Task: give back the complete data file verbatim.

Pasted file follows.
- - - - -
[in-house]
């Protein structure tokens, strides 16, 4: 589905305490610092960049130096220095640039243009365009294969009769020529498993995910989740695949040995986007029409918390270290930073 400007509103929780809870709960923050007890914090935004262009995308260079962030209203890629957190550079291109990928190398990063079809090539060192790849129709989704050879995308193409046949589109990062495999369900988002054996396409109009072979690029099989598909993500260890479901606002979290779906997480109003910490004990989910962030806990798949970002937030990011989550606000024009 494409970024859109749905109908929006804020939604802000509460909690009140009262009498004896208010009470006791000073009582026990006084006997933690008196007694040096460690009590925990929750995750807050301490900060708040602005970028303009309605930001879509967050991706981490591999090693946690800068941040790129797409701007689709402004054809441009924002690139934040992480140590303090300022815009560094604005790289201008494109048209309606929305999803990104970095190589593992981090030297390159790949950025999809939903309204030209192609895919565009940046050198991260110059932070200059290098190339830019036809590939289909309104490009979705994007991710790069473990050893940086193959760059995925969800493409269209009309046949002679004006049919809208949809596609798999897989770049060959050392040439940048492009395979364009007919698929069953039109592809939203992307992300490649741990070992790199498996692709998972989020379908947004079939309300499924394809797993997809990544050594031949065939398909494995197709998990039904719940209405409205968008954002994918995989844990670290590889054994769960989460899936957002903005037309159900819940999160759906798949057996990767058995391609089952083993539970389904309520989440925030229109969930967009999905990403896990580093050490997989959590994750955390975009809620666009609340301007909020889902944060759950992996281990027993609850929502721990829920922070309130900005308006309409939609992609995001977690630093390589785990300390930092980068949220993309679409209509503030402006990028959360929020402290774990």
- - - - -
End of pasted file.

[in-house]
């Protein structure tokens, strides 16, 4: 589905305490610092960049130096220095640039243009365009294969009769020529498993995910989740695949040995986007029409918390270290930073 400007509103929780809870709960923050007890914090935004262009995308260079962030209203890629957190550079291109990928190398990063079809090539060192790849129709989704050879995308193409046949589109990062495999369900988002054996396409109009072979690029099989598909993500260890479901606002979290779906997480109003910490004990989910962030806990798949970002937030990011989550606000024009 494409970024859109749905109908929006804020939604802000509460909690009140009262009498004896208010009470006791000073009582026990006084006997933690008196007694040096460690009590925990929750995750807050301490900060708040602005970028303009309605930001879509967050991706981490591999090693946690800068941040790129797409701007689709402004054809441009924002690139934040992480140590303090300022815009560094604005790289201008494109048209309606929305999803990104970095190589593992981090030297390159790949950025999809939903309204030209192609895919565009940046050198991260110059932070200059290098190339830019036809590939289909309104490009979705994007991710790069473990050893940086193959760059995925969800493409269209009309046949002679004006049919809208949809596609798999897989770049060959050392040439940048492009395979364009007919698929069953039109592809939203992307992300490649741990070992790199498996692709998972989020379908947004079939309300499924394809797993997809990544050594031949065939398909494995197709998990039904719940209405409205968008954002994918995989844990670290590889054994769960989460899936957002903005037309159900819940999160759906798949057996990767058995391609089952083993539970389904309520989440925030229109969930967009999905990403896990580093050490997989959590994750955390975009809620666009609340301007909020889902944060759950992996281990027993609850929502721990829920922070309130900005308006309409939609992609995001977690630093390589785990300390930092980068949220993309679409209509503030402006990028959360929020402290774990």